Secondary Tail Formation and Breakup in Piezoacoustic Inkjet Printing: Femtoliter Droplets Captured in Flight

Arjan Fraters, Roger Jeurissen, Marc van den Berg, Hans Reinten, Herman Wijshoff, Detlef Lohse, Michel Versluis, Tim Segers (Corresponding author)

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Abstract

The role of meniscus motion and ink viscosity in the formation of a secondary tail and its breakup are studied experimentally during the picoliter-droplet formation process of a MEMS piezoacoustic inkjet print head using laser-induced 8-ns single-flash stroboscopic imaging with a temporal resolution of 100 ns. It is found that the formation of the secondary tail is driven by meniscus motion and that the secondary tail forms reproducibly between the primary tail and the meniscus in the final microseconds before pinchoff. We demonstrate that the stability of the secondary tail can be controlled through the motion of the meniscus after the primary tail has formed. A 4 times increase in stretching rate results in a 2.2 times increase in the secondary-tail length and a 3 times higher number of femtoliter satellites. Furthermore, as expected for Rayleigh breakup, a 43% increase in ink viscosity is found to increase the secondary-tail length by 50%. Finally, it is found that, during inkjet printing, the secondary tail cascades into tertiary and quaternary tails. We show that the formation of higher-order tails is irreproducible and therefore driven by noise. The formation of thicker secondary and thinner higher-order tails results in a bimodal satellite size distribution, where the secondary satellites with a volume greater than or equal to 4fL are located closer to the primary-tail droplet, while satellites with a volume less than 4fL are located closer to the nozzle. The main findings of the present work, that the stability of the secondary tail decreases with a decrease in stretching rate and ink viscosity, can be employed in the inkjet-printing community for waveform design to minimize internal contamination of inkjet printers.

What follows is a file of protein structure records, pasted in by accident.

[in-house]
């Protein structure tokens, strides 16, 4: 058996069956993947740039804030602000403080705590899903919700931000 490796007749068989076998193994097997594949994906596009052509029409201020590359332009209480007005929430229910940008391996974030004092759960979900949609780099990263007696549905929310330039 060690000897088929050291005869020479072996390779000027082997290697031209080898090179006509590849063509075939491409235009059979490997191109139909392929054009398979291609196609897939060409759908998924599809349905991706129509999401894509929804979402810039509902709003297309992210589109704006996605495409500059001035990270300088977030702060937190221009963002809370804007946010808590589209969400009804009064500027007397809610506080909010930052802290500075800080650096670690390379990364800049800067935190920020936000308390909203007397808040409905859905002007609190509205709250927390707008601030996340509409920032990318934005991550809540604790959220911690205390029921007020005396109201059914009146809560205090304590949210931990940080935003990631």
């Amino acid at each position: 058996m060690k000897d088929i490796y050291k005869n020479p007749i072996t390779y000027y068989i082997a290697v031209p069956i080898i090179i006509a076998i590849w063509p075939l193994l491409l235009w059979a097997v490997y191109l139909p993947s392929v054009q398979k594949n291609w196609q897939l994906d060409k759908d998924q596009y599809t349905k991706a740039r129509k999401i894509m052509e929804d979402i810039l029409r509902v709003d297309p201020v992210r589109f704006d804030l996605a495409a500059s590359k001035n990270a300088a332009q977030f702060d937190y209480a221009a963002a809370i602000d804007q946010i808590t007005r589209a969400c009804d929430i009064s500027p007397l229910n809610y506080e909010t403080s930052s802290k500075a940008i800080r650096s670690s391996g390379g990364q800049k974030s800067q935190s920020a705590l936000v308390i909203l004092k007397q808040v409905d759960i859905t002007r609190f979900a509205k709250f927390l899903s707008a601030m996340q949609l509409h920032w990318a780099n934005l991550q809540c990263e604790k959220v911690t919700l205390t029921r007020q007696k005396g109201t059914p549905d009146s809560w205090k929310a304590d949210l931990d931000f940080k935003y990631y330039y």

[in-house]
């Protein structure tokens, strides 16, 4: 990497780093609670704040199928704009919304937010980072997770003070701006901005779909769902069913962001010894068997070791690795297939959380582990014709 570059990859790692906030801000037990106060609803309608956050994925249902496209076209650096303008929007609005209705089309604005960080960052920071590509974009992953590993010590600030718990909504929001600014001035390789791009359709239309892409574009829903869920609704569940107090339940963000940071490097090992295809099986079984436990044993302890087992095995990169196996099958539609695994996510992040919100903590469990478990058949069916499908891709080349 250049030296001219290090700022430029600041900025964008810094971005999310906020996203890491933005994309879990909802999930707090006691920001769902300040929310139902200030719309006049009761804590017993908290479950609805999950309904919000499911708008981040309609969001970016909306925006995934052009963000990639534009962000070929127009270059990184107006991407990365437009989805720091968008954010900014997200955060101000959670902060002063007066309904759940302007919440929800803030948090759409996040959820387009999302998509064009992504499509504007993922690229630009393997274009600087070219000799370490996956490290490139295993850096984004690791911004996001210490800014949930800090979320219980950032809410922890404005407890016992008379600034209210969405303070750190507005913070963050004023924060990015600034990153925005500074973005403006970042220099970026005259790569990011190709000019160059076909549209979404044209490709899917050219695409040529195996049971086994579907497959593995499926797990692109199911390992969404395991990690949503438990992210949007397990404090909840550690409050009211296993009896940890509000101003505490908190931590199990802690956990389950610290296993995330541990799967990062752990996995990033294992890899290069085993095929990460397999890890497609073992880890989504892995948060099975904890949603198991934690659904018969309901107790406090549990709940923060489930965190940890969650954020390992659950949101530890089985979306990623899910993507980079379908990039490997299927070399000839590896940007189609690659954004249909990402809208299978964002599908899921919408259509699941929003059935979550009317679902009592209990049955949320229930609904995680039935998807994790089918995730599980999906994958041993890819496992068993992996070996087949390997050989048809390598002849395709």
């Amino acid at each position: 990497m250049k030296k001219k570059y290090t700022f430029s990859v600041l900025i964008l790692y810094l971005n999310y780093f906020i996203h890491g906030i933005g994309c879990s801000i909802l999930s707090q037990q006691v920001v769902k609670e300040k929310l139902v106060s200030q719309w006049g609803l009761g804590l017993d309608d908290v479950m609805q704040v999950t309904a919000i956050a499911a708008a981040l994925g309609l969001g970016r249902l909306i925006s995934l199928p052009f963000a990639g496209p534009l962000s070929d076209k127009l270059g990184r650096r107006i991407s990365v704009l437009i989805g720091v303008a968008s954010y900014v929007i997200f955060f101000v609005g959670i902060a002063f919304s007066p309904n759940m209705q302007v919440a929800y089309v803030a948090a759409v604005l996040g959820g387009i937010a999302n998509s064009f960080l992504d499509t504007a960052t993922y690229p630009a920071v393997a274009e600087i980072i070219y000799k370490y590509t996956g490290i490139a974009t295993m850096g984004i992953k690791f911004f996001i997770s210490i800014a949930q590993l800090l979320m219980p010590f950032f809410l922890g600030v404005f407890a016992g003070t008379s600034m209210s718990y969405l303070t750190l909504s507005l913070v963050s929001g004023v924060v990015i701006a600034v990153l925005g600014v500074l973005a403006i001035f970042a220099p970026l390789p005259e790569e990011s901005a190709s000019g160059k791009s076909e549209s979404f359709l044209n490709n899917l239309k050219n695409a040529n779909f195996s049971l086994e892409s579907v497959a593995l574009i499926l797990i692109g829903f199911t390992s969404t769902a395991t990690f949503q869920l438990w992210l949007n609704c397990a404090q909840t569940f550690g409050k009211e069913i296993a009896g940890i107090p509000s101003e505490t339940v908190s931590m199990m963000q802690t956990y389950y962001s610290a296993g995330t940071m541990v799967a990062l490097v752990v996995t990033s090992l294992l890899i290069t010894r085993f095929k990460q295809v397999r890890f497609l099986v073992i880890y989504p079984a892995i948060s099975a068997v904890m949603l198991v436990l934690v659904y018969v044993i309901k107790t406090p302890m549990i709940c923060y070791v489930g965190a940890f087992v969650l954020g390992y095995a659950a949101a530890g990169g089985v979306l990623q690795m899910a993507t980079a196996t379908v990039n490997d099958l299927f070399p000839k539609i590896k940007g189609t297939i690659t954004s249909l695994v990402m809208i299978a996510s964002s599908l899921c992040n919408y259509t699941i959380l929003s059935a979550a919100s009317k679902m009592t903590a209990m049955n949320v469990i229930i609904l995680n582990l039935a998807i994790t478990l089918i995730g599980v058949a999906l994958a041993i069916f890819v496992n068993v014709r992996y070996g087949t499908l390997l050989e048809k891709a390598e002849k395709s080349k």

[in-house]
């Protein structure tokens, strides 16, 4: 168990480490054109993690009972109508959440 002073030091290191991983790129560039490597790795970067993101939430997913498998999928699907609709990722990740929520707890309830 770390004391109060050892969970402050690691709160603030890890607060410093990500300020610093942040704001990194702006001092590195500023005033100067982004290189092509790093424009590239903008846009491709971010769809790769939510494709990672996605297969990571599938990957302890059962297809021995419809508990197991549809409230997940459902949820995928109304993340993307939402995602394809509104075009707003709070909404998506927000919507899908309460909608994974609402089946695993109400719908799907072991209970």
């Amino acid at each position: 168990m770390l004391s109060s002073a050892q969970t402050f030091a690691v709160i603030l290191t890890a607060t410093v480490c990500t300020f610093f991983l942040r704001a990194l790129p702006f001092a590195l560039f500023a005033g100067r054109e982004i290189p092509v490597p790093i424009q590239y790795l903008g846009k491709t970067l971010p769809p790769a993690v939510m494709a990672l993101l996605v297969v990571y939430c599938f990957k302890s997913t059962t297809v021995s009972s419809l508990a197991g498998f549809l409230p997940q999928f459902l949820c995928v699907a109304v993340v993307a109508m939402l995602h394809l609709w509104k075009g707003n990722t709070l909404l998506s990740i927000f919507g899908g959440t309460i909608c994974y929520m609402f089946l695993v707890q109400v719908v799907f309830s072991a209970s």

Original languageEnglish
Article number024075
Number of pages14
JournalPhysical Review Applied
Volume13
Issue number2
DOIs
Publication statusPublished - Feb 2020

Funding

Maaike Rump is kindly acknowledged for her assistance during the high-speed imaging experiments. This work is part of the “High Tech Systems and Materials” (HTSM) research program, Project No. 12802, and part of the Industrial Partnership Program No. i43, of the Dutch Technology Foundation (STW) and the Foundation for Fundamental Research on Matter (FOM), which are part of the Netherlands Organization for Scientific Research (NWO). The research is cofinanced by Océ Technologies B.V., the University of Twente, and Eindhoven University of Technology.

FundersFunder number
Stichting Voor De Technische Wetenschappen
Stichting voor Fundamenteel Onderzoek der Materie
Nederlandse Organisatie voor Wetenschappelijk Onderzoek
Nederlandse Organisatie voor Wetenschappelijk Onderzoek
Stichting Voor De Technische Wetenschappen
Stichting voor Fundamenteel Onderzoek der Materie

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